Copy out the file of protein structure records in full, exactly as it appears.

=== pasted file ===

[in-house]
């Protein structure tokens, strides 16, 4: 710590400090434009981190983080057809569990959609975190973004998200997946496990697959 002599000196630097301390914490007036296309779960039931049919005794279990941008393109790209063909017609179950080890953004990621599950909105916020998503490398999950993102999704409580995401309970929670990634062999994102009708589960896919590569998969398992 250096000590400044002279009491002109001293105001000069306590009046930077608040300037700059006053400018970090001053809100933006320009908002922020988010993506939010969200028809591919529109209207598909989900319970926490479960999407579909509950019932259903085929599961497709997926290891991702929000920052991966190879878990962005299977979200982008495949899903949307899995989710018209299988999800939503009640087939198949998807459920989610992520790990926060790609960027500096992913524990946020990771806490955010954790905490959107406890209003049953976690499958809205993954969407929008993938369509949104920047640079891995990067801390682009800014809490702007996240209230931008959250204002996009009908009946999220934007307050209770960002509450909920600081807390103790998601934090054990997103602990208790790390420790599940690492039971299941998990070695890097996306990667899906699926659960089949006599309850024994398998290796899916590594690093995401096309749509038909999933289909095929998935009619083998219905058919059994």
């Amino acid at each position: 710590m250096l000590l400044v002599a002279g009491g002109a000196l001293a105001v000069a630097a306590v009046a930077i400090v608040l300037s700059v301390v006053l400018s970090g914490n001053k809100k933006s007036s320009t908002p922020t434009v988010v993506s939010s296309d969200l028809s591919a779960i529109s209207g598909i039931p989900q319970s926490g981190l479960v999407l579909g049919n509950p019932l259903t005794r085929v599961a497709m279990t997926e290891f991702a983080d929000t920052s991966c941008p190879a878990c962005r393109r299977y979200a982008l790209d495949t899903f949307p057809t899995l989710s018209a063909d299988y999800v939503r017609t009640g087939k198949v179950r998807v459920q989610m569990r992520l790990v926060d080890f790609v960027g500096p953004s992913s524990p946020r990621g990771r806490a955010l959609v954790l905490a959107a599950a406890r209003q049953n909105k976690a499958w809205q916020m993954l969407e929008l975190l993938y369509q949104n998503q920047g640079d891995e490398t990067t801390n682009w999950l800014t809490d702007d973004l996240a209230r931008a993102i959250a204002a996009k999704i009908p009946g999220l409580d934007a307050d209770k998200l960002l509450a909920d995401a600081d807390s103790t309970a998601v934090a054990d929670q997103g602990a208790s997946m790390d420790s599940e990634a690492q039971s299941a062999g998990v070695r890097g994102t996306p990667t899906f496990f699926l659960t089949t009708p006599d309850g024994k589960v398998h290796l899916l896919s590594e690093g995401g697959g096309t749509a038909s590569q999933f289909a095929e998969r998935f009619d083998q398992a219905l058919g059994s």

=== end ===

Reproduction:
[in-house]
């Protein structure tokens, strides 16, 4: 710590400090434009981190983080057809569990959609975190973004998200997946496990697959 002599000196630097301390914490007036296309779960039931049919005794279990941008393109790209063909017609179950080890953004990621599950909105916020998503490398999950993102999704409580995401309970929670990634062999994102009708589960896919590569998969398992 250096000590400044002279009491002109001293105001000069306590009046930077608040300037700059006053400018970090001053809100933006320009908002922020988010993506939010969200028809591919529109209207598909989900319970926490479960999407579909509950019932259903085929599961497709997926290891991702929000920052991966190879878990962005299977979200982008495949899903949307899995989710018209299988999800939503009640087939198949998807459920989610992520790990926060790609960027500096992913524990946020990771806490955010954790905490959107406890209003049953976690499958809205993954969407929008993938369509949104920047640079891995990067801390682009800014809490702007996240209230931008959250204002996009009908009946999220934007307050209770960002509450909920600081807390103790998601934090054990997103602990208790790390420790599940690492039971299941998990070695890097996306990667899906699926659960089949006599309850024994398998290796899916590594690093995401096309749509038909999933289909095929998935009619083998219905058919059994």
């Amino acid at each position: 710590m250096l000590l400044v002599a002279g009491g002109a000196l001293a105001v000069a630097a306590v009046a930077i400090v608040l300037s700059v301390v006053l400018s970090g914490n001053k809100k933006s007036s320009t908002p922020t434009v988010v993506s939010s296309d969200l028809s591919a779960i529109s209207g598909i039931p989900q319970s926490g981190l479960v999407l579909g049919n509950p019932l259903t005794r085929v599961a497709m279990t997926e290891f991702a983080d929000t920052s991966c941008p190879a878990c962005r393109r299977y979200a982008l790209d495949t899903f949307p057809t899995l989710s018209a063909d299988y999800v939503r017609t009640g087939k198949v179950r998807v459920q989610m569990r992520l790990v926060d080890f790609v960027g500096p953004s992913s524990p946020r990621g990771r806490a955010l959609v954790l905490a959107a599950a406890r209003q049953n909105k976690a499958w809205q916020m993954l969407e929008l975190l993938y369509q949104n998503q920047g640079d891995e490398t990067t801390n682009w999950l800014t809490d702007d973004l996240a209230r931008a993102i959250a204002a996009k999704i009908p009946g999220l409580d934007a307050d209770k998200l960002l509450a909920d995401a600081d807390s103790t309970a998601v934090a054990d929670q997103g602990a208790s997946m790390d420790s599940e990634a690492q039971s299941a062999g998990v070695r890097g994102t996306p990667t899906f496990f699926l659960t089949t009708p006599d309850g024994k589960v398998h290796l899916l896919s590594e690093g995401g697959g096309t749509a038909s590569q999933f289909a095929e998969r998935f009619d083998q398992a219905l058919g059994s």